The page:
Media reflects upon people and how they think and wish to express themselves. This expression cannot be taken away from the people, nor controlled by an authority. We would like to suggest a few changes. Media in general should be objective, responsible, interactive, mediated, available internationally, humanitarian, and respectful as it pertains to social responsibilities. The media should portray our common humanity. It should do this by reporting more human interest stories which encourage empathy and instill understanding between people. Media needs to understand the critical role it plays and behave responsibility, serve as a voice of morality, assert different values, and promote an environment that stimulates thinking. Media should be a platform for all voices to be heard and show us all sides of an issue or conflict. Only a free and independent media with integrity and humanity can assure the credibility and efficiency of this institution and show a fair and truthful picture of this world.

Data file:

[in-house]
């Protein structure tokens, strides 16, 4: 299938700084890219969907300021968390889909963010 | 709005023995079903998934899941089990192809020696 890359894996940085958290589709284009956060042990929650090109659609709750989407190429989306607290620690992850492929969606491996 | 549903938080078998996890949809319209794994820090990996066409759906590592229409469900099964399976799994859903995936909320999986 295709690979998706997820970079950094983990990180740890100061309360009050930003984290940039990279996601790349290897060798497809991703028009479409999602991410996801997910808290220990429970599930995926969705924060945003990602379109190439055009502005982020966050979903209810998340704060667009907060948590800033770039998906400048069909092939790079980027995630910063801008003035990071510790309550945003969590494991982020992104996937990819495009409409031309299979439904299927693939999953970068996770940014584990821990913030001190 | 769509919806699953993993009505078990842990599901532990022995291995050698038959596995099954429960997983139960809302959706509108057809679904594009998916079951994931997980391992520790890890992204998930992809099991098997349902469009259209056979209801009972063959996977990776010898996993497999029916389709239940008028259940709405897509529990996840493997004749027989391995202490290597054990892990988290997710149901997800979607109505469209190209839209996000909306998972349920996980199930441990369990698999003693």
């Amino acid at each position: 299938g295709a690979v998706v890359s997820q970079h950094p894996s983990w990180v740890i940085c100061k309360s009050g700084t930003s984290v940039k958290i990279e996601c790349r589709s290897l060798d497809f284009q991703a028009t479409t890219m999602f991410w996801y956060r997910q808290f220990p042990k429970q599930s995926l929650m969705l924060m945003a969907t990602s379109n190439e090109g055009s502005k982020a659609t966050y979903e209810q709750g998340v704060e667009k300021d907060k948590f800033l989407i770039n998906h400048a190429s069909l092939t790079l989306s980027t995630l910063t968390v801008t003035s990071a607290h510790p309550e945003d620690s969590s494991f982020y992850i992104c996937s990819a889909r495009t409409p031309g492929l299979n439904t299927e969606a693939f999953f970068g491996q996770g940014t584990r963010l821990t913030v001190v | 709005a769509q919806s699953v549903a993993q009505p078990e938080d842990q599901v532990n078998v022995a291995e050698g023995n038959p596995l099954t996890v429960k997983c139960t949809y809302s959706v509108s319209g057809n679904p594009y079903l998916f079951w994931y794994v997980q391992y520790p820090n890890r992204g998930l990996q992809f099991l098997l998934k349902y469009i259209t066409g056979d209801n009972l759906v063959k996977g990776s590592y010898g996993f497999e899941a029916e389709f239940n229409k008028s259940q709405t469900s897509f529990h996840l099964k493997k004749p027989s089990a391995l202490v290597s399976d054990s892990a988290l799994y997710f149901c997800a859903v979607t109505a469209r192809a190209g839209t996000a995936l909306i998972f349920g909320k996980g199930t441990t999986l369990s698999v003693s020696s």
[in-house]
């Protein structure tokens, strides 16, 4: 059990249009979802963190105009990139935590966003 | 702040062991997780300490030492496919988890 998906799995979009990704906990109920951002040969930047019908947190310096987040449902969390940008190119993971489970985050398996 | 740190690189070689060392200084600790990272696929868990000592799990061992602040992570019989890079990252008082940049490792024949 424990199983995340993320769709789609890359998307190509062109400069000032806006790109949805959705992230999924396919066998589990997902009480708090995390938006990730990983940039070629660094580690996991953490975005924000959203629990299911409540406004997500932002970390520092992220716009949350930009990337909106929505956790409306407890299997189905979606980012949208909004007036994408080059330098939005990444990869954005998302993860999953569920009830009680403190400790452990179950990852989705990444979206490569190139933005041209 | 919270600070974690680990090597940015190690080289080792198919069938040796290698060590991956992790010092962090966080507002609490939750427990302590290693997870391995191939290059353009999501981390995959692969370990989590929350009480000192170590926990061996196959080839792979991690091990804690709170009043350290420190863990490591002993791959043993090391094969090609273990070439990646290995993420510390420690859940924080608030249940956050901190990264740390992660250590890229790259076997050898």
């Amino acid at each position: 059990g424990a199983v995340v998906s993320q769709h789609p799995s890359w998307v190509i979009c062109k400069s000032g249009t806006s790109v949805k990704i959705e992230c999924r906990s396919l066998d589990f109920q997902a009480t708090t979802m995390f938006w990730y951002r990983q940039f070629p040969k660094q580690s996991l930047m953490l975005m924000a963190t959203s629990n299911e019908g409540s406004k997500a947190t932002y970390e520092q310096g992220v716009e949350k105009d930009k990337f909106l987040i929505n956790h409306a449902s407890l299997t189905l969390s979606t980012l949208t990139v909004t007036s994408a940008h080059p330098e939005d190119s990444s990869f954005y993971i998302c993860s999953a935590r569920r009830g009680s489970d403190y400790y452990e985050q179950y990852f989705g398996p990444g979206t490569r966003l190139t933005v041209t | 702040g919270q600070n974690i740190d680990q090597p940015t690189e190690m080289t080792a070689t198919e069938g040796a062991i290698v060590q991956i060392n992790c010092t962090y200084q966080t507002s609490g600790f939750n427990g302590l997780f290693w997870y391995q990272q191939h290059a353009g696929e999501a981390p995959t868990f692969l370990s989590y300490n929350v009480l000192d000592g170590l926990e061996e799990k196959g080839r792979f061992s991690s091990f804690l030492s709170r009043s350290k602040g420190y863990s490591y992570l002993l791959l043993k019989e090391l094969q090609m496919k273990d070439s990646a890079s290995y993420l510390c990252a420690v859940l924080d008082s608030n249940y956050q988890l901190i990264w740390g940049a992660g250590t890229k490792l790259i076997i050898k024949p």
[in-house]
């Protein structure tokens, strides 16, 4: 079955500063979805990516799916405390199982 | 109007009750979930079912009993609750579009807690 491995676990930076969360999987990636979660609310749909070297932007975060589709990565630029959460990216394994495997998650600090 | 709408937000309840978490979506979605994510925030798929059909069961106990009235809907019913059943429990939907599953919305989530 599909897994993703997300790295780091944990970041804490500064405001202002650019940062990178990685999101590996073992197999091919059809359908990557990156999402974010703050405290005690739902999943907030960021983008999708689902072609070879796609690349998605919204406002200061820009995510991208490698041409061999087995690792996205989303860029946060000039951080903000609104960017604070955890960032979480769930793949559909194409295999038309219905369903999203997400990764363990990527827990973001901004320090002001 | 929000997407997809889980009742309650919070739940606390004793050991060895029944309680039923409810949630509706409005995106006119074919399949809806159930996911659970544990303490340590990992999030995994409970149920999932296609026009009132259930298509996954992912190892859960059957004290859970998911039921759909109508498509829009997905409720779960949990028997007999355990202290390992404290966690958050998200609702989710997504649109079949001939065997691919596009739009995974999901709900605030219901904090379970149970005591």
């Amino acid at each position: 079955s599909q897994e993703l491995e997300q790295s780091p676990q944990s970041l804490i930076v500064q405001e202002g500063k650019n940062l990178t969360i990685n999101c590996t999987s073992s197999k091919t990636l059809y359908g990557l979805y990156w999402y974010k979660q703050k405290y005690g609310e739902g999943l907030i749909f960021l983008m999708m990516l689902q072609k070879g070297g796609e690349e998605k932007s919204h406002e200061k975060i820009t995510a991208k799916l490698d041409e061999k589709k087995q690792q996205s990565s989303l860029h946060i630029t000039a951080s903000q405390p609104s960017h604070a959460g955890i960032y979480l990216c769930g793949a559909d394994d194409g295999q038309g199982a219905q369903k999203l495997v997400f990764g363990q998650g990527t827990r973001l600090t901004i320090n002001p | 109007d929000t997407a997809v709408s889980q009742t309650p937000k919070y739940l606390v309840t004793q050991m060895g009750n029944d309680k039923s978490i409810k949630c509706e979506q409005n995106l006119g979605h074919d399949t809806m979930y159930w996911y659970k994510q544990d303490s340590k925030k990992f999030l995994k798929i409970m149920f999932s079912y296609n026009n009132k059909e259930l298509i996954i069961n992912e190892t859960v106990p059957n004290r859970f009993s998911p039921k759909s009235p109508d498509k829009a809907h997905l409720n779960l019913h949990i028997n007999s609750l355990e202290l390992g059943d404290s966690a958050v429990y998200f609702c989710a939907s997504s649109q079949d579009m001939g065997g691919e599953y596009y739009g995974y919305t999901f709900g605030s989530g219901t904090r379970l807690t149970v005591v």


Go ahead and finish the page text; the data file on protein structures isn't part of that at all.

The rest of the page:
Statement of the Committee on Education
Martin Luther King, Jr. once wrote about education: The function of education … is to teach one to think intensively and to think critically. But education which stops with efficiency may prove the greatest menace to society. The most dangerous criminal may be the man gifted with reason, but with no morals.
One week ago, fourteen seeds began a journey of growth. We learned that a simple task of making a statement about education actually educated us in itself. In our discussions we shared information, we challenged that information, and then we intensively and critically examined how to apply all that we learned.